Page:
Game Programming in the 21st Century
By James Hague
"Suppose that you and I sneak back to 1980 in our time machine, and offer one of those early designers a PowerMac 8500 with all the trimmings. We ask our ancient friend what he thinks he could do with it. Can you imagine the sense of limitless possibilities that would spew forth from his lips?"
ine years ago, at the start of the decade, I bought a book titled Programming in the 1990s, by Edward Cohen. The authorís viewpoint was that programmers generally work incorrectly. They merely guess at the solutions to problems, rather than formally defining them and then working toward a provably correct answer using traditional predicate calculus and a system of guarded expressions developed by computer scientist extraordinaire, Edsger Dijkstra. Programmers worldwide, having seen the error of their past ways, would routinely be using such techniques by the mid-nineties.
Okay, I doubt that olí Edward ever expected this to happen. It was a self-indulgent delusion, a fantasy. But it was an interesting bookóa whole lot more fascinating than the Teach Yourself Java During the Commercials of Melrose Place books which turned out to be a staple of future years. This article is my fantasy. Itís what probably wonít happen in the game programming world, but most definitely should, at least in the mind of one person whoís been involved in this crazy business in one way or another for far too long. And itís gotta be more interesting than "Processors are going to get faster!", "CD-ROM drives will get even louder!", and "The dimensions of graphics card heat sinks will start being governed by Mooreís Law."
The Separation of Games and Virtual Reality
Over at Hot Game Company X (formed by an arrogant few who split off from Hot But Larger And Therefore Too Corporate Game Company Y), fifty people are slaving away on the next, ultra-realistic, three-dimensional masterpiece. Itís going to have rolling, volumetric mist. Itís going to have realistic shadows that fall correctly on rippling water. Itís going to take twenty years of artist time to model forty levels right down to the guns in the school lockers. Itís not going to be finished until thirty-six months from now, but man is it gonna rock.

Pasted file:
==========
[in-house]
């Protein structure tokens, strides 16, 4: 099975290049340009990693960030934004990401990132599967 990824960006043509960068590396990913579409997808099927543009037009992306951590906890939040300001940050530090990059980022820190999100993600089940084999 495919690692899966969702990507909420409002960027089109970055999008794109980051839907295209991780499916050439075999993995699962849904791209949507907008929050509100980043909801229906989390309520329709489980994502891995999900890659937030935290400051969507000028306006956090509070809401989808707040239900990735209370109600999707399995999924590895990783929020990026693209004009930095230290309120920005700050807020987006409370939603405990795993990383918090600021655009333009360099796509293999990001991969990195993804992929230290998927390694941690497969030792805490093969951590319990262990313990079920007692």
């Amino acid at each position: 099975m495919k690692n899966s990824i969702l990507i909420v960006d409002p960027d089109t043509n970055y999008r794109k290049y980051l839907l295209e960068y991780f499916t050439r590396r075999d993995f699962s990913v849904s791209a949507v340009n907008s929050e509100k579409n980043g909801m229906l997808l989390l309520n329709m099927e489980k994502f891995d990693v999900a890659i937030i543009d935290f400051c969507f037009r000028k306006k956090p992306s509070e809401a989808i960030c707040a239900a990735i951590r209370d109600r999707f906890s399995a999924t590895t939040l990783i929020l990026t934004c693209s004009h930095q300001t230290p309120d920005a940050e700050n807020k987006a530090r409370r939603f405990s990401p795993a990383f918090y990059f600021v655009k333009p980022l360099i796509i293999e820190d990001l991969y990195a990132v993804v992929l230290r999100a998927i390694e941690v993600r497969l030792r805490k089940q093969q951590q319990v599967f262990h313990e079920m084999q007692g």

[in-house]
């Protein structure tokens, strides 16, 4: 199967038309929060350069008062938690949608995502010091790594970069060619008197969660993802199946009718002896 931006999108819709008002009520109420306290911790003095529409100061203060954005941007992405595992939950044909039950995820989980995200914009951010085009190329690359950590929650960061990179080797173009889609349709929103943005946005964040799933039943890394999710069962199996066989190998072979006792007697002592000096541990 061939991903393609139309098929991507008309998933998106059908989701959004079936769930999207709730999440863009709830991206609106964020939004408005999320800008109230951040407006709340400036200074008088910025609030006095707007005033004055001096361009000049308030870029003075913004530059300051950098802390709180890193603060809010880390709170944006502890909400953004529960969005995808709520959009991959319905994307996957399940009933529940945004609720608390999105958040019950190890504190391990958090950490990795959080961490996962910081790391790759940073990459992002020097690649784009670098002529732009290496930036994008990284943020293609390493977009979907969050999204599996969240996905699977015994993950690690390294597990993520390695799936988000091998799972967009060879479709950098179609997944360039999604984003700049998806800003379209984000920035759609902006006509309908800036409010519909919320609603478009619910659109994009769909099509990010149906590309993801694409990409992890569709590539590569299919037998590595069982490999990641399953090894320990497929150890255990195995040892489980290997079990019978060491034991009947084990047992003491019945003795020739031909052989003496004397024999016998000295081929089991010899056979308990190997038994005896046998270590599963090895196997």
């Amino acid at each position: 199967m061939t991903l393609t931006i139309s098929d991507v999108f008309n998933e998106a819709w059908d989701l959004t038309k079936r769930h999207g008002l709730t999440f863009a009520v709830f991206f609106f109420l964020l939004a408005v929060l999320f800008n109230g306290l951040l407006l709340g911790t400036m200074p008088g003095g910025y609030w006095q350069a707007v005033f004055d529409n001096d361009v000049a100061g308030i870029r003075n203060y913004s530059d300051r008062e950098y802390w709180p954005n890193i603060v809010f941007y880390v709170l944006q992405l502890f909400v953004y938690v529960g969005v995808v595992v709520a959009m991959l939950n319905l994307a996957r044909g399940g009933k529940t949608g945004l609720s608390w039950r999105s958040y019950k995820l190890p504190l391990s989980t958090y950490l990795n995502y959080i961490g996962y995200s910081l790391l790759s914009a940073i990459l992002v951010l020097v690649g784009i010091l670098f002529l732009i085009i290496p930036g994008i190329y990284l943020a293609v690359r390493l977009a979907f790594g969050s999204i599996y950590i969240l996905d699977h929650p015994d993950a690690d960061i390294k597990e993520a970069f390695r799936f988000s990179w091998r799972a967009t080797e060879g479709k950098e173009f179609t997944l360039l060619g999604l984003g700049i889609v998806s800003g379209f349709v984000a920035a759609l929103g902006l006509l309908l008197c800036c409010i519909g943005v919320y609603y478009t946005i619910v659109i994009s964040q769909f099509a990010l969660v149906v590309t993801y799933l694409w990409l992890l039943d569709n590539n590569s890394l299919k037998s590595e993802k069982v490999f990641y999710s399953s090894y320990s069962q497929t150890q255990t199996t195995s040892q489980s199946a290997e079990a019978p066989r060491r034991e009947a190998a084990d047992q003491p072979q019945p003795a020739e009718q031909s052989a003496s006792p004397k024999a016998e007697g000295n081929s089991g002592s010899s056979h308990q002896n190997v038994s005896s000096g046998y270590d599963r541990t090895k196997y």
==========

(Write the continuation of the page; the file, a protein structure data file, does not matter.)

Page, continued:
On the way home from E3, the lead designer notices three people on the plane glued to Color Game Boy screens. He see two more at the gate when he lands. One of the games is a slight reworking of a Commodore 64 title from 1987. In the gift shop, thereís a rack of ten dollar LCD games: poker, Family Feud, and something based on Street Fighter II. Following an overwhelming flashback in which he realizes that one of Segaís premiere Dreamcast titles, Sonic Adventure, doesnít even have lightmaps, he makes an on the spot career decision and grabs the Help Wanted sign from Manchu Wok.
Itís downright surreal that the Game Boy is outselling the N64 in Japan and selling in absurd quantities in the US. That little plastic cigarette pack is based on the Z80, a CPU that was already getting its first wrinkles when Ronald Reagan was sworn in in 1980. And it coexists nicely in a world of what would have been considered supercomputers back then. Amazing. Unbelievable. Available in a palette of fashionable colors.
Somewhere along the line, there has to be a more concrete separation between games that can be developed on a reasonable budget for $50 commodity hardware and hulking 3D world simulations that require Herculean effort that often results in the same amount of funófor ten times the development cost. The latter products will start to have a VR-reasearchy feel in the coming years. The light interaction in the crystal goblets of the next Quake game might be a fine sight to behold, but maybe not so much as the thirty foot billboard over the lava reading "DIMINISHING RETURNS."
Credits: Illustration © 1999 Michael Krahulik. This article is © 1999 James Hague. All other content is © 1999 loonyboi productions. Unauthorized reproduction is strictly prohibited, so don't try it...or we'll peck your eyes out.